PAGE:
It was a frivolous tweet, the kind of thing many of us have sent late at night during these lean sports days.
I asked Twitter to name a random fullback from at least 10 years ago. I figured there might be a few dozen fun responses.
Instead I got this big a response — in about the first 12 hours:
Nearly 4,000 responses! On fullbacks?!
Look, you won’t find many bigger fullback fans than this guy right here. I grew up near Boston during the Mosi Tatupu era and thought the man walked on water. Rest in peace, Mosi.
At the same time, my Chicago-born family watched the Bears religiously during their heyday, and let me tell you, Matt Suhey was nothing short of sainthood in our church.
As I watched the Twitter numbers tick upward, I wondered: Is it the fullback people love? Or are we just so starved for some sporting interaction right now? After all, nostalgia is one form of healing.
The easy answer is both. But mining through the responses, it became clear that fullbacks — dying breed as they might be — hold a special place in football fans’ hearts.
They’re the bruisers, the dirty-work artists. The giants neck-roll wearers of yore. Square blocks of corundum. The guys John Madden used to gush about. The true football grinders. Every darned cliche you can summon.
Sure, there were plenty of responses for fullbacks that were far more than just “random” players. A lot of love for Lorenzo Neal, Tom Rathman, Daryl Johnson and the like. Those guys might be on the modern-day Mr. Rushmore of fullbacks.
But by about the fifth truly random name I came across, it became clear ... people still love these guys.
Here were a few to demonstrate just how deep peoples’ love goes:
He entered the NFL a few months shy of his 25th birthday and didn’t play his first game until he was almost 26. He touched the ball seven times in 10 games as a rookie in 2007. His main job was opening holes for Adrian Peterson during his absurd first four seasons.
Tahi played 56 career games, and near as I can tell never touched the ball more than four times in any of them. Four career touchdowns. His career-long rush is 6 yards, but he had a 32-yard catch in 2009 that I soon will be watching on a loop for 20 or 30 times straight.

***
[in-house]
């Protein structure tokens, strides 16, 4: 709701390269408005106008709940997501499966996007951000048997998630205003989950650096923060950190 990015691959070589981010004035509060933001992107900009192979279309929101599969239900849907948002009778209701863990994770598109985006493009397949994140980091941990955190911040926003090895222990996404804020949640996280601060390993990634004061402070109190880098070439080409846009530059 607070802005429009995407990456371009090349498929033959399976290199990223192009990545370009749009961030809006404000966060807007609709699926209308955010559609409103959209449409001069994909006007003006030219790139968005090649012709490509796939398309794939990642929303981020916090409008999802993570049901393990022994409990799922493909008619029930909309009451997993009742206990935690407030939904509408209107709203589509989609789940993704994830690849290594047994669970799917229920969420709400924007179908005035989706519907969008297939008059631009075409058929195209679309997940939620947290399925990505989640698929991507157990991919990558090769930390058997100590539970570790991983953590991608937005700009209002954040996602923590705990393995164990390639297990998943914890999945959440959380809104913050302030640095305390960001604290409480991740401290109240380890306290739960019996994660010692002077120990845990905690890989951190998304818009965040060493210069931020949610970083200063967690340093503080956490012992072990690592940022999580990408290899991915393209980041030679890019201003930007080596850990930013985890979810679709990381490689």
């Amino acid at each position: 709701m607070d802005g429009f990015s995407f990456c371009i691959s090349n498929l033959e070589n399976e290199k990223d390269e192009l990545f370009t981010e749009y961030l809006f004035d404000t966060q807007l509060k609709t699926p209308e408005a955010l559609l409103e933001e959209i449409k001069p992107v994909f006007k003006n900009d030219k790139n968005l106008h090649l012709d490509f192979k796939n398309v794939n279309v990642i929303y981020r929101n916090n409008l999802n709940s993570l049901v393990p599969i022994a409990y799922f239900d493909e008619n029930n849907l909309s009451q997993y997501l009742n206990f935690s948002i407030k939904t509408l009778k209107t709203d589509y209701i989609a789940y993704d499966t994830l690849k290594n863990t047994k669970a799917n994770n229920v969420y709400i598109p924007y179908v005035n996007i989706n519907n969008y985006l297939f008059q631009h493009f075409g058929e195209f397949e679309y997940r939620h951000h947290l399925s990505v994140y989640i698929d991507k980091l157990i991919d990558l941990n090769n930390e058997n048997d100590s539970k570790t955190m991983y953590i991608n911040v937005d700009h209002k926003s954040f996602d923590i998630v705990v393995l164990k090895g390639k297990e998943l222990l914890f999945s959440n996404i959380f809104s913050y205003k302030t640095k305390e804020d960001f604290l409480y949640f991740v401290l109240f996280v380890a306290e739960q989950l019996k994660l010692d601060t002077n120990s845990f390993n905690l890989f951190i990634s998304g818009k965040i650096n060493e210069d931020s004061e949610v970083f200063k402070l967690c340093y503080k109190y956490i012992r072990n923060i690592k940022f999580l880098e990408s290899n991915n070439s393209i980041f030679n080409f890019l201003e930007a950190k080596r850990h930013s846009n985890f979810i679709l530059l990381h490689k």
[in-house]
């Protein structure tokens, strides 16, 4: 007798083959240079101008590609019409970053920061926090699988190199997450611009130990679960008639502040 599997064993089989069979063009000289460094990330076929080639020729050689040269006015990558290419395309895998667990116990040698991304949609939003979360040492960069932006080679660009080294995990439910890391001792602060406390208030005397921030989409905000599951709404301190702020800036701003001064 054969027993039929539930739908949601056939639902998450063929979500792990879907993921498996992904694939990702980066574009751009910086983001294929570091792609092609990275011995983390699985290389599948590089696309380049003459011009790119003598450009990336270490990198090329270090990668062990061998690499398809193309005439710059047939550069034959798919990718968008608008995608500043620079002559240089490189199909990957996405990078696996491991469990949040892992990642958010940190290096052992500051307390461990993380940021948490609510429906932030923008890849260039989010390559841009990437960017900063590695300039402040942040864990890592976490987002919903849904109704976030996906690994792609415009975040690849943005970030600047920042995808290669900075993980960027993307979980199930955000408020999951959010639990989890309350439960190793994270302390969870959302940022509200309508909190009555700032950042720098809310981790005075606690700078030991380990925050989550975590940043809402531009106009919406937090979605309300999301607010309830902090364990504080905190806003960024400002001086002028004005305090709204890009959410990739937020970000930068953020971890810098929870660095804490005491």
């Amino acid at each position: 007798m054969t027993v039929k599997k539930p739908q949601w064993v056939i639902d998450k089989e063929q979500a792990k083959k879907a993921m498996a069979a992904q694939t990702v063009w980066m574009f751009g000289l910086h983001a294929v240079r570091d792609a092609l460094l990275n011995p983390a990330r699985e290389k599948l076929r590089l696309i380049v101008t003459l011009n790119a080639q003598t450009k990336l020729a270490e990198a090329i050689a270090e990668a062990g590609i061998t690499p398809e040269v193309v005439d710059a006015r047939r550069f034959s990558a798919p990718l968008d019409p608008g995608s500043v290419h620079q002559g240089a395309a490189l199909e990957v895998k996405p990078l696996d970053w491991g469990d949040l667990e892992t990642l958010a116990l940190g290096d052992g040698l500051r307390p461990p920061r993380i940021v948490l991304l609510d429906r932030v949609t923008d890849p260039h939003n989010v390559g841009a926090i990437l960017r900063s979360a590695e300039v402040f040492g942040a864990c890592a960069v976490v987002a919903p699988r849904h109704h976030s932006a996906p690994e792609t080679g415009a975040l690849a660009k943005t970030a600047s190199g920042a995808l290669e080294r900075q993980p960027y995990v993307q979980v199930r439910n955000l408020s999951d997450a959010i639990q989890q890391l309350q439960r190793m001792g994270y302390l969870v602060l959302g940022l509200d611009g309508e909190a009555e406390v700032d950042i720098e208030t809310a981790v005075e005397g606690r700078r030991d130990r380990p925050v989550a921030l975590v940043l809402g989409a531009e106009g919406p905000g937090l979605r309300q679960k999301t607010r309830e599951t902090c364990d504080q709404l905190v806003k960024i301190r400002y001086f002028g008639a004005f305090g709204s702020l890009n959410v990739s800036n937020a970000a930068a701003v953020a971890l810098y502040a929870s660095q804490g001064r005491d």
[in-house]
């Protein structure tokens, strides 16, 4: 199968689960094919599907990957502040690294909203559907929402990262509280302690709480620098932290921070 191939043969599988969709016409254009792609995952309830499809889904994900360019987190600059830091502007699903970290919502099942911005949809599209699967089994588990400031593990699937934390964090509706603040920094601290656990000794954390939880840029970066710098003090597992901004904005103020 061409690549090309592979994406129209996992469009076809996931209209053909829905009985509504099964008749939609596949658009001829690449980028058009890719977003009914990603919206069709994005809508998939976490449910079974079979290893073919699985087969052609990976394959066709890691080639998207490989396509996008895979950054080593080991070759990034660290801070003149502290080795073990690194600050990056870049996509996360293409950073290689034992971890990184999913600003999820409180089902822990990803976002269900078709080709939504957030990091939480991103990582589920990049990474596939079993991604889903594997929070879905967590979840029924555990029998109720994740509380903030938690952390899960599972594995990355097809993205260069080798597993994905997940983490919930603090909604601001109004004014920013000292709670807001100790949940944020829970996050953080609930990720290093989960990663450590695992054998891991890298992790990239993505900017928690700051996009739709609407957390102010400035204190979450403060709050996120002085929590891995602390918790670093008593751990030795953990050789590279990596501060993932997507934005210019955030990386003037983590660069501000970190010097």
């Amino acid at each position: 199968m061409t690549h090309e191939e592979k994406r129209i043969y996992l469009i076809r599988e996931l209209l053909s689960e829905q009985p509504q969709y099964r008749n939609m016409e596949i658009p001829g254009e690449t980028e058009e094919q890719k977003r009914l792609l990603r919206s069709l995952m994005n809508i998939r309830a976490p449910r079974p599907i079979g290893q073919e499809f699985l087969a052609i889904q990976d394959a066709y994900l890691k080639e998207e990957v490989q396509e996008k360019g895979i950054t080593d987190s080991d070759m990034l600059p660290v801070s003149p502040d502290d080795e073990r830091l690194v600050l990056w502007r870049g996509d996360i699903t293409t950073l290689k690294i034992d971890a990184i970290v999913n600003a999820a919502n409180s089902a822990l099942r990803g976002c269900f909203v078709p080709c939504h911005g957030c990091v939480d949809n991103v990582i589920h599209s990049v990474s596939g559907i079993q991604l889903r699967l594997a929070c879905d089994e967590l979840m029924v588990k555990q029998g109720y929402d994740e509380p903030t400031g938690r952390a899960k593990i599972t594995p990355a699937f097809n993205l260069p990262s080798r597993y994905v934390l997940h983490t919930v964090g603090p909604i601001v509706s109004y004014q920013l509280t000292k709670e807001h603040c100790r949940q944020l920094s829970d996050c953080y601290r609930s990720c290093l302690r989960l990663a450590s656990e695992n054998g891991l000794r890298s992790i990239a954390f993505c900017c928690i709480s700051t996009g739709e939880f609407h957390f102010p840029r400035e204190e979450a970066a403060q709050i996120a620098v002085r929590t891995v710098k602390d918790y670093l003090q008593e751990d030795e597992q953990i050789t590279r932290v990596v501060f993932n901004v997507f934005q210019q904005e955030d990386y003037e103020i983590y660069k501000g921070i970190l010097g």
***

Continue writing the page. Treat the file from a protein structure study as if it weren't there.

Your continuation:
I’d venture to guess that Tahi’s most crucial play ever was his fumble recovery against the Saints in the 2009 NFC title game in New Orleans. Jonathan Vilma knocked the ball loose, it bounced back 5 yards and Tahi went from blocking Scott Shanle downfield to somehow racing back to fall on it in one of the most thrilling games I ever attended. I still have no clue how Shanle didn’t recover it and score.
This is the type of play that shows why fans — and some coaches — just can’t quit fullbacks.
— Dan Orlovsky (@danorlovsky7) May 19, 2020
We’re going to forgive Dan for misspelling the name of his former teammate, as it’s a mouthful of unvoiced fricatives, alveolar consonants and velar stops.
Schlesinger was almost the prototypical fullback in that he came from Nebraska (one of the great FB factories ever), barely touched the ball early in his career (22 touches in his first 63 NFL games) and nearly as wide (247 pounds) as he was tall (6-foot).
When Barry Sanders abruptly retired before the 1999 season, the Lions had no run game and had to divvy up 365 carries among nine guys. Schlesinger was one of them, carrying the ball 43 times for a fullbackian 124 yards, earning All Madden that year for his extreme grit. How that team finished 8-8 — and were 8-4 at one point — is one of the great modern NFL mysteries.
And get this: In 2003, Schlesinger was voted by his Lions teammates as the Bobby Layne Offensive Most Valuable Player winner and as the Mike Utley Spirit Award winner. All in a season in which he ran the ball nine times, caught 34 passes and scored twice.
For his career on third- and fourth-and-short carries, Schlesinger ran the ball 26 times for 37 yards and one score. That’s beautiful. Cory, we salute you.